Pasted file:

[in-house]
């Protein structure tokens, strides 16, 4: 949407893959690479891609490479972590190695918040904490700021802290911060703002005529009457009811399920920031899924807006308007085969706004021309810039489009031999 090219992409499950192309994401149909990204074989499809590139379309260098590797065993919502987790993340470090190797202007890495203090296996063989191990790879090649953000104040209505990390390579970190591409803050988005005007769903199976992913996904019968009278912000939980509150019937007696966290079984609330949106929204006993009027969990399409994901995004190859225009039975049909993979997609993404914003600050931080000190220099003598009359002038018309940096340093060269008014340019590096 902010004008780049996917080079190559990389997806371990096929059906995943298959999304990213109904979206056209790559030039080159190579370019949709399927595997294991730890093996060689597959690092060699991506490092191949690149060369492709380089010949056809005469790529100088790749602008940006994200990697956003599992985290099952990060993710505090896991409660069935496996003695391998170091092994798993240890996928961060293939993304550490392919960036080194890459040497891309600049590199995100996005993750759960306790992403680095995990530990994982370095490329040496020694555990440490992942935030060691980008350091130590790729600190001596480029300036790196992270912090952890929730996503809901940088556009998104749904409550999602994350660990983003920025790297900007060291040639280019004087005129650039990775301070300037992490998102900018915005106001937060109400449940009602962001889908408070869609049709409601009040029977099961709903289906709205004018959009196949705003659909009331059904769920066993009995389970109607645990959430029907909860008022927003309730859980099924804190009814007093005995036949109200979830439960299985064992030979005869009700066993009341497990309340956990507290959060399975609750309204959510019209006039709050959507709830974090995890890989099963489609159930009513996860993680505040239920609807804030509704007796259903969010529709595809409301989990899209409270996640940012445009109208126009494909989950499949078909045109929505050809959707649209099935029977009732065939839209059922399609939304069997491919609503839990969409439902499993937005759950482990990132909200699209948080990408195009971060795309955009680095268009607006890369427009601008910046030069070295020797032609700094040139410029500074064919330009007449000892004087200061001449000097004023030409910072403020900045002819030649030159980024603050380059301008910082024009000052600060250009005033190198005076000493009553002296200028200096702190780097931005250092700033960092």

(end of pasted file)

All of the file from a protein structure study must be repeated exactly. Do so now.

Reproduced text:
[in-house]
């Protein structure tokens, strides 16, 4: 949407893959690479891609490479972590190695918040904490700021802290911060703002005529009457009811399920920031899924807006308007085969706004021309810039489009031999 090219992409499950192309994401149909990204074989499809590139379309260098590797065993919502987790993340470090190797202007890495203090296996063989191990790879090649953000104040209505990390390579970190591409803050988005005007769903199976992913996904019968009278912000939980509150019937007696966290079984609330949106929204006993009027969990399409994901995004190859225009039975049909993979997609993404914003600050931080000190220099003598009359002038018309940096340093060269008014340019590096 902010004008780049996917080079190559990389997806371990096929059906995943298959999304990213109904979206056209790559030039080159190579370019949709399927595997294991730890093996060689597959690092060699991506490092191949690149060369492709380089010949056809005469790529100088790749602008940006994200990697956003599992985290099952990060993710505090896991409660069935496996003695391998170091092994798993240890996928961060293939993304550490392919960036080194890459040497891309600049590199995100996005993750759960306790992403680095995990530990994982370095490329040496020694555990440490992942935030060691980008350091130590790729600190001596480029300036790196992270912090952890929730996503809901940088556009998104749904409550999602994350660990983003920025790297900007060291040639280019004087005129650039990775301070300037992490998102900018915005106001937060109400449940009602962001889908408070869609049709409601009040029977099961709903289906709205004018959009196949705003659909009331059904769920066993009995389970109607645990959430029907909860008022927003309730859980099924804190009814007093005995036949109200979830439960299985064992030979005869009700066993009341497990309340956990507290959060399975609750309204959510019209006039709050959507709830974090995890890989099963489609159930009513996860993680505040239920609807804030509704007796259903969010529709595809409301989990899209409270996640940012445009109208126009494909989950499949078909045109929505050809959707649209099935029977009732065939839209059922399609939304069997491919609503839990969409439902499993937005759950482990990132909200699209948080990408195009971060795309955009680095268009607006890369427009601008910046030069070295020797032609700094040139410029500074064919330009007449000892004087200061001449000097004023030409910072403020900045002819030649030159980024603050380059301008910082024009000052600060250009005033190198005076000493009553002296200028200096702190780097931005250092700033960092």